In ruling against Barclays, NY judge rejects 2nd Circuit holding
Last March, U.S. District Judge Louis Stanton of Manhattan refused to dismiss a case against Barclays by a Florida credit union that claimed it had been defrauded by the bank’s misrepresentations about the collateral underlying a CDO called Markov. According to the credit union’s all-too-familiar allegations, Barclays stuffed the CDO with doomed-to-fail mortgage-backed securities, then shorted the vehicle even as it flogged the CDO to investors. Stanton said that the credit union had shown enough evidence in its complaint to proceed with discovery on its claims.
You might think, based on Stanton’s ruling in that case, that Bayerische Landesbank, a fellow Markov investor, had a slam-dunk case against Barclays, at least as far as surviving the bank’s motion to dismiss. But Barclays and its lawyers at Cleary Gottlieb Steen & Hamilton thought they had a game changer in the case: a ruling last April by the 2nd Circuit Court of Appeals. The appeals court upheld U.S. District Judge William Pauley‘s dismissal of claims by the investor Landesbank Baden-Wuerttemberg that Goldman Sachs rigged an MBS-stuffed CDO to fail.
Even though the 2nd Circuit’s ruling was a summary order that involved a CDO sponsored by a different bank, Barclays argued in its motion to dismiss the Bayerische case last August that the appellate decision was directly on point. “The circuit held that dismissal under (the pleading standard for fraud) was required because the plaintiff failed to identify specifically any reports or statements that allegedly provided the defendants with such contrary information at the time the CDO was issued,” Cleary wrote. “The same is true here. Indeed, plaintiff relies on the very same generalized allegations as in Landesbank when insisting that Barclays ‘knew’ Markov’s collateral would fail.”
Barclays also raised the familiar defense that Bayerische Landesbank was a sophisticated investor, and added, to boot, that the German bank’s claims couldn’t be litigated in U.S. courts under Morrison v. National Australia Bank.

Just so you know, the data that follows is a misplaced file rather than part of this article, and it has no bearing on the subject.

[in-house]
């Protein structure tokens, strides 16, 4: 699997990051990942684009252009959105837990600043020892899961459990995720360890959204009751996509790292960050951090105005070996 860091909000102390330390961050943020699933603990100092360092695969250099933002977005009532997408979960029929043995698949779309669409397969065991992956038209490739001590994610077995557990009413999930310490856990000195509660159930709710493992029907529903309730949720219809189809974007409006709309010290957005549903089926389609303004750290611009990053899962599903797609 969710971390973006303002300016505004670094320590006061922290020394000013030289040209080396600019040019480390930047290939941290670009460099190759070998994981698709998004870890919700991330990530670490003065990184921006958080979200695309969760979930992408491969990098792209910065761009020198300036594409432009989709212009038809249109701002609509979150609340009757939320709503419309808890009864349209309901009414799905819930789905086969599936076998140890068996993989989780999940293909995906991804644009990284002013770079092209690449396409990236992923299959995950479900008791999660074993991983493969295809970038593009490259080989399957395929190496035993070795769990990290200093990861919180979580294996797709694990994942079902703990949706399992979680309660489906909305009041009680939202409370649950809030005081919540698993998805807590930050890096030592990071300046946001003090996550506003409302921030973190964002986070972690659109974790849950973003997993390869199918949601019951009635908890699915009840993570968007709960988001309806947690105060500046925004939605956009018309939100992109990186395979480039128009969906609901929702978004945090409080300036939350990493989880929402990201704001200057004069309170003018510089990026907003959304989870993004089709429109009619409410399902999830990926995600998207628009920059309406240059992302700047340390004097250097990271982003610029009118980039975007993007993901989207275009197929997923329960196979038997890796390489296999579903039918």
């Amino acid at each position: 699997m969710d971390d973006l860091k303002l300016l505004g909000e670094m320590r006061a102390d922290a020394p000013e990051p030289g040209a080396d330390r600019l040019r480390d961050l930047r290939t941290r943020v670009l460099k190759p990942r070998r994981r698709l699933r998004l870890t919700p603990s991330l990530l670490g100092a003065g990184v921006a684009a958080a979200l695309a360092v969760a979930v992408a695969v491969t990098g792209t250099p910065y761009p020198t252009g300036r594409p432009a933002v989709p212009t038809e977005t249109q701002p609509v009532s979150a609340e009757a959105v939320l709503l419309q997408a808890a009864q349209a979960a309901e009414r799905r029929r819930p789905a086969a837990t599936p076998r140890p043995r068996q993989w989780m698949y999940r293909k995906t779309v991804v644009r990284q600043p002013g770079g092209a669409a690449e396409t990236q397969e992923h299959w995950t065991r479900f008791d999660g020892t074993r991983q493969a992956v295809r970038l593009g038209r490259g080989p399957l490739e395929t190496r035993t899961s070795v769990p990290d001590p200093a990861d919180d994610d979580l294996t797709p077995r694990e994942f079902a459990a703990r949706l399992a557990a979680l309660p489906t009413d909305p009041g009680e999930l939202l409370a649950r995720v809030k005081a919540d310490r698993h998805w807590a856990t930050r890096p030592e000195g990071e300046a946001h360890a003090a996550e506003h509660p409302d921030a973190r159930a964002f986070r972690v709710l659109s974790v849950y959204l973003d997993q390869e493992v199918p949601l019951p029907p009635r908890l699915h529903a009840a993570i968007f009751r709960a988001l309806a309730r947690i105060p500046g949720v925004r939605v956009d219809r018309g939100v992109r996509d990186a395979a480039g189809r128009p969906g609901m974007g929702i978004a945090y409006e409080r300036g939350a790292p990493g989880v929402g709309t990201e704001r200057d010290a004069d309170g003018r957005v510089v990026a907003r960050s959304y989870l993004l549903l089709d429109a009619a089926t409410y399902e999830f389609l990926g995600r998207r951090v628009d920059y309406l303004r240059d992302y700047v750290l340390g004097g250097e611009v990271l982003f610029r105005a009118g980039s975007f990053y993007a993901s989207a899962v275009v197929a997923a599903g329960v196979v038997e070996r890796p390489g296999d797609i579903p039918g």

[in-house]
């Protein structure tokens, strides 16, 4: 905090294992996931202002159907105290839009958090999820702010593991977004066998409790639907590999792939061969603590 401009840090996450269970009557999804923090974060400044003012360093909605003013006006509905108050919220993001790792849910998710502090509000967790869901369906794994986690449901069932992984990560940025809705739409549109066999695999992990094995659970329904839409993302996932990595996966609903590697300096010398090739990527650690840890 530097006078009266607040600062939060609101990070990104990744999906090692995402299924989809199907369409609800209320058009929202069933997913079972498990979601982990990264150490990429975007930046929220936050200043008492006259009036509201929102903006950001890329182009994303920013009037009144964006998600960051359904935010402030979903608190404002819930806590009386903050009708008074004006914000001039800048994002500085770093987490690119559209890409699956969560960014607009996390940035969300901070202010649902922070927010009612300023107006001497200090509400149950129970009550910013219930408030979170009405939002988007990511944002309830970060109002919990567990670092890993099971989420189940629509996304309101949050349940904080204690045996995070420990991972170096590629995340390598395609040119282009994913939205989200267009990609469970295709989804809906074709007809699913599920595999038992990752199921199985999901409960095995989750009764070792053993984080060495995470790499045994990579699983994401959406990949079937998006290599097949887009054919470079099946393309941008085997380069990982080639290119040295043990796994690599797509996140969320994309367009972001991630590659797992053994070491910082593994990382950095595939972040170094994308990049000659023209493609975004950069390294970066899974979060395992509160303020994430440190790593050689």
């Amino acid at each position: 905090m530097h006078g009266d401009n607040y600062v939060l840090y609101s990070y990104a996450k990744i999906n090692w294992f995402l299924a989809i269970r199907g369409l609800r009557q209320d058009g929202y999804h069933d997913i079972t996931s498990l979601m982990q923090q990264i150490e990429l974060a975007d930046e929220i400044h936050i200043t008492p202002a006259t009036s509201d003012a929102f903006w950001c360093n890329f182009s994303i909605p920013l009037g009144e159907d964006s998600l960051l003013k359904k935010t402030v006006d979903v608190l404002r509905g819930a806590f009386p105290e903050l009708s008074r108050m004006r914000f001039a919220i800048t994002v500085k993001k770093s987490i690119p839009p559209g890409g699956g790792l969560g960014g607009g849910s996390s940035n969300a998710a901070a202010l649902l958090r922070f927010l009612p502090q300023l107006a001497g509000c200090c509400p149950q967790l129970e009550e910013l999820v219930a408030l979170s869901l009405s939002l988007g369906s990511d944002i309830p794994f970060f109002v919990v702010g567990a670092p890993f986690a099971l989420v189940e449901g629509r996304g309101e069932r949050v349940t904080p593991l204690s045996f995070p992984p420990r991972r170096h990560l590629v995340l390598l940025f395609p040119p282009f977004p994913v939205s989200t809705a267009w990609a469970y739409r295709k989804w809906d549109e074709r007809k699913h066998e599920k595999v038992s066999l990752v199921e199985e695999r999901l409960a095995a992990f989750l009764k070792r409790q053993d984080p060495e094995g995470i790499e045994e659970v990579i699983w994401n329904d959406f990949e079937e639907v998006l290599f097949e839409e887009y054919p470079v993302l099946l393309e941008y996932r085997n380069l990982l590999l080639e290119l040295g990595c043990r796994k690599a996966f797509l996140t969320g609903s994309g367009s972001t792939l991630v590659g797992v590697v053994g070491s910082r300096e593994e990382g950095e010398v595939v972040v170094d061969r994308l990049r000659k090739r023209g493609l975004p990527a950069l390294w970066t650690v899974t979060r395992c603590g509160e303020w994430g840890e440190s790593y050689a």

Stanton didn’t buy any of Cleary’s arguments. In a terse 11-page ruling entered last week but issued Monday when federal courts in Manhattan reopened after Sandy, the judge said that none of Barclays’ new arguments in the Bayerische case overcame his reasoning in the Florida credit union decision.
In the Goldman CDO case before Pauley, Stanton wrote, Landesbank Baden-Wuerttemberg failed to identify the specific due diligence reports that allegedly revealed Goldman Sachs’s knowledge of the toxic securities underlying the CDO. By contrast, in the Bayerische case against Barclays, plaintiffs’ lawyers from Bernstein Litowitz Berger & Grossmann offered sufficient allegations, not confined to documentary evidence, that Barclays and the collateral manager State Street misrepresented the underlying collateral. Besides, Stanton said, the 2nd Circuit’s decision affirming Pauley in the Goldman case was a summary order, not intended to have precedential effect.
“It is clear that the 2nd Circuit did not intend its decision in Landesbank to work a sweeping change in the law of this district,” Stanton wrote.
He also rejected Barclays’ Morrison defense, finding that even though the Markov CDO wasn’t traded on a U.S. exchange, investment decision-making and transfer of the securities took place in New York. Stanton offered surprisingly little analysis of Barclays’ argument that the German bank was a sophisticated investor that did not justifiably rely on statements in the CDO offering materials; the judge ruled that the sophisticated investor question was too fact-specific to be decided on a preliminary motion.
I’ve previously noted that Pauley’s Landesbank ruling, despite affirmation by the 2nd Circuit, is looking more and more like an outlier as investors in doomed-to-fail CDOs proceed with their cases. It’s still early, and we’ll have to see how subsequent appeals courts look at sophisticated investor defenses. But for now, leverage seems to favor investors.
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